Anyway, a couple of pictures should explain better than I can:

image-2594734058.jpg


image-3679485155.jpg
 
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MalFet

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Awesome creation MalFet. Thanks for sharing! I mainly keg due to the hassle of cleaning bottles, but really do want to bottle more and this could certainly make it easier.

I've actually recently been looking at keg/carboy washer designs but now I think I'm inspired to build something that integrates a bottle washer such as well as a keg washer in 1 unit.
I ordered a CIP spray ball from brewershardware a few days ago with the intention of making a keg/carboy washer that hooks up to the same pump. I'll post pictures if I get it working.

This is awesome! Need to build one now. Flip it upside down after sanitization and now you have a 30 bottle filler! (only 3/4 joking)
Tried it; doesn't work. ;)

The first bottles fill up too fast and the last bottles fill up not at all.
 

wyowolf

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Ok, I built this, used a Harbor Freight Submersible pump and get barely any flow??? the pump is good for 600GPH which should be more then enough...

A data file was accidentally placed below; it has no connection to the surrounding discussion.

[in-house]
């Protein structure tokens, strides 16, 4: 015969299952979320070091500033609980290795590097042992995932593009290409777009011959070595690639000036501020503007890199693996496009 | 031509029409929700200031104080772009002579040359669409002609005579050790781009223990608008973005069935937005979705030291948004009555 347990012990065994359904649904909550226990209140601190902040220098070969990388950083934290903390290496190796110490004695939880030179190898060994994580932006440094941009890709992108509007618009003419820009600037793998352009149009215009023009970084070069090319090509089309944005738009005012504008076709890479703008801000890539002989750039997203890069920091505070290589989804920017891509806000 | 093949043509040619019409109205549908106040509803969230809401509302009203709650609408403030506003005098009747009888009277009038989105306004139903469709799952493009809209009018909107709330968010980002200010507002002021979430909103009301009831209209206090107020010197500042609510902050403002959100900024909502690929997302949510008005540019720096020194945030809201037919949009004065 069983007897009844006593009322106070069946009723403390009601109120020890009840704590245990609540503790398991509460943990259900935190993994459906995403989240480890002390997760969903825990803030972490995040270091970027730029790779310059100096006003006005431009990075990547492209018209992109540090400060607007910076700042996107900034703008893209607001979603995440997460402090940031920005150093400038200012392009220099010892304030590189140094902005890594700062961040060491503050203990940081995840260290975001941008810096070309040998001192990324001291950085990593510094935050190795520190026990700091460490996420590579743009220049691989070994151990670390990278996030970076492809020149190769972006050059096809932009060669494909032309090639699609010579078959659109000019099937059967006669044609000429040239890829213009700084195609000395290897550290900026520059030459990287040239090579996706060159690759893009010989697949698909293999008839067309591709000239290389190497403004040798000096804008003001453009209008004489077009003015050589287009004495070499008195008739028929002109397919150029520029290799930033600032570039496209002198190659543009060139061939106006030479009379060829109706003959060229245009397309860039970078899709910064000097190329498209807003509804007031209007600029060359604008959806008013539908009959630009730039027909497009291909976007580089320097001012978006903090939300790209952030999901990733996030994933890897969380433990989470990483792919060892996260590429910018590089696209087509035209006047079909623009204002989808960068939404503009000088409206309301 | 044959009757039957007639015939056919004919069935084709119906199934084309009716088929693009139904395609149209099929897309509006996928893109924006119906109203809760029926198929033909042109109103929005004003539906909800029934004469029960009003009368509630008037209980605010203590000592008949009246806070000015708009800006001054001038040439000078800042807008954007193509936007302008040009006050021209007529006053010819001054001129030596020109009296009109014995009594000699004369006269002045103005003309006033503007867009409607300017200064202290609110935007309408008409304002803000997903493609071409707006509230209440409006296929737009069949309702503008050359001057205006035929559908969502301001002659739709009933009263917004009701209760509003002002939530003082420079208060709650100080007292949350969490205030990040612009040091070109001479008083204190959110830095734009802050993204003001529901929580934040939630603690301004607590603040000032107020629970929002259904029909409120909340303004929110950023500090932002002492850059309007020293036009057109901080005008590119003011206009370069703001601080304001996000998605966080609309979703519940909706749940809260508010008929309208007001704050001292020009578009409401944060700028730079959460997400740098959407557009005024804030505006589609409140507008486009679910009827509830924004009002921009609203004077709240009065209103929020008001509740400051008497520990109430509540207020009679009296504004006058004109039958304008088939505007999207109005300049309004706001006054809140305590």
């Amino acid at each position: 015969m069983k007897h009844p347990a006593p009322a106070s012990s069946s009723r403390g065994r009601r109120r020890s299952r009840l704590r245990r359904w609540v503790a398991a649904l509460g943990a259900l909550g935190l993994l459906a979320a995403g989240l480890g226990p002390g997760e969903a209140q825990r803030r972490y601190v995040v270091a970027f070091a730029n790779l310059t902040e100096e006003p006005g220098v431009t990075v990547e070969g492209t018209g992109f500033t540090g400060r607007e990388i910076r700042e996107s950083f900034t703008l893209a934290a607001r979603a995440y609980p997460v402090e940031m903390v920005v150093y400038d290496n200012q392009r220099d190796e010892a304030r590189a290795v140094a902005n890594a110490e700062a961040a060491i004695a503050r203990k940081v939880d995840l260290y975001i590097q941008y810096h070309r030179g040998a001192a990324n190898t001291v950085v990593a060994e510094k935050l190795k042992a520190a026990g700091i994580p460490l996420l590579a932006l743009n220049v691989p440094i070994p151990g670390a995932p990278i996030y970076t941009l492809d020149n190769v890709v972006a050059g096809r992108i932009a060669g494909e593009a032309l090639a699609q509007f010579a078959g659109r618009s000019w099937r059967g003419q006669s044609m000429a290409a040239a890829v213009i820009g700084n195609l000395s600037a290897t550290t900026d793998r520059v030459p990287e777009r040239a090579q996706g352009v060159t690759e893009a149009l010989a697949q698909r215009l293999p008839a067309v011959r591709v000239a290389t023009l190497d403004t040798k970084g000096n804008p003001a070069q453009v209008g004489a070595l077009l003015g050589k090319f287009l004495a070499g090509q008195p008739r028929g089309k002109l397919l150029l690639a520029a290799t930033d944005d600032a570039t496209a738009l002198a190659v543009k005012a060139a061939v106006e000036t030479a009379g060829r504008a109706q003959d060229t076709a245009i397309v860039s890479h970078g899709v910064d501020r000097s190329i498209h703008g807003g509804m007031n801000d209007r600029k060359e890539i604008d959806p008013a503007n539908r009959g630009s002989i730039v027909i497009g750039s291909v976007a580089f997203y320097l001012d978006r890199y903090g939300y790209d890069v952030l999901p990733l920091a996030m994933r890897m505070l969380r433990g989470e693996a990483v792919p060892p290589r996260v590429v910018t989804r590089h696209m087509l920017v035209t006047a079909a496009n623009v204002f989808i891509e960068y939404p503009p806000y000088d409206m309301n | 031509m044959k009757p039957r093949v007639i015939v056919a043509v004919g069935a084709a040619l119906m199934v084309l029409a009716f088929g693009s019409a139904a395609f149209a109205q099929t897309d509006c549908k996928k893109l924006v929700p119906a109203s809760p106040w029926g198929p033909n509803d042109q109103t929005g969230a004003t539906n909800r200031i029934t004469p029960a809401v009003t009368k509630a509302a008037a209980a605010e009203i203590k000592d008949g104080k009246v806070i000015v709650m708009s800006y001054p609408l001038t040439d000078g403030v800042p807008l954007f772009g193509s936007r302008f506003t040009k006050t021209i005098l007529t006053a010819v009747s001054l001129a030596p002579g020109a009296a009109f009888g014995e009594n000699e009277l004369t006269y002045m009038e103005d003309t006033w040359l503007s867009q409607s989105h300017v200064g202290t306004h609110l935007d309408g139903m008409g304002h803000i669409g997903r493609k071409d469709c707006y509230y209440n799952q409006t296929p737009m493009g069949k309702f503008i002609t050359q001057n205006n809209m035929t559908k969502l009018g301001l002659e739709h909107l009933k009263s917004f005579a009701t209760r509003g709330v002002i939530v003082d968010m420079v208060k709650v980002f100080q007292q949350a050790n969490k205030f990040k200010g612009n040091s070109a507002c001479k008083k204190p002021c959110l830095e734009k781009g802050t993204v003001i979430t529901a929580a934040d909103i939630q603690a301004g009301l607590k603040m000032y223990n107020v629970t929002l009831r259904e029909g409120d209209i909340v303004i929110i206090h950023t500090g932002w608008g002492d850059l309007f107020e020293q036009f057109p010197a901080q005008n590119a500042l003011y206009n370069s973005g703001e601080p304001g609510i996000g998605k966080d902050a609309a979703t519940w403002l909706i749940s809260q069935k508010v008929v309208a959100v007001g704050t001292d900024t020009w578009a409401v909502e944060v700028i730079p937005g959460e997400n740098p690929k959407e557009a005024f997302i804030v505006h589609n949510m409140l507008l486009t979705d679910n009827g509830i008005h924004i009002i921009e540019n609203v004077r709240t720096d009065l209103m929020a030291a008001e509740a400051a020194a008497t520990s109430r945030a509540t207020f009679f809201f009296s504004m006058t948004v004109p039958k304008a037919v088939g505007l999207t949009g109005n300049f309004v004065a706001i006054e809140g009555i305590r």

not sure what is wrong, i see no way to regulate the pump itself.

anyone use of these??
 
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MalFet

MalFet

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Ok, I built this, used a Harbor Freight Submersible pump and get barely any flow??? the pump is good for 600GPH which should be more then enough...

not sure what is wrong, i see no way to regulate the pump itself.

anyone use of these??
Hmm...two things:

First, 600GPH is not nearly enough. The pump I've got listed here in the build specs pushes three times that. GPH ratings assume no head pressure at all, and this build relies on generating quite a bit of head pressure to work.

Second, is your pump this one: (http://www.harborfreight.com/620-gph-submersible-fountain-pump-68393.html)? If so, most fountain pumps use magnetic impellers, which don't deal well with resistance on the line. You really want to stick with the kind of mechanical impeller found in most utility pumps.

Hope this helps! As the video shows, this thing does indeed work. :mug:
 

wyowolf

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Yes that is the pump. Your right, not enough flow or pressure ;-(

Will return it and get the correct one ;-).

Sorry not Implying the design is bad.
Just an FYI to all who may be looking... Use the correct pump!!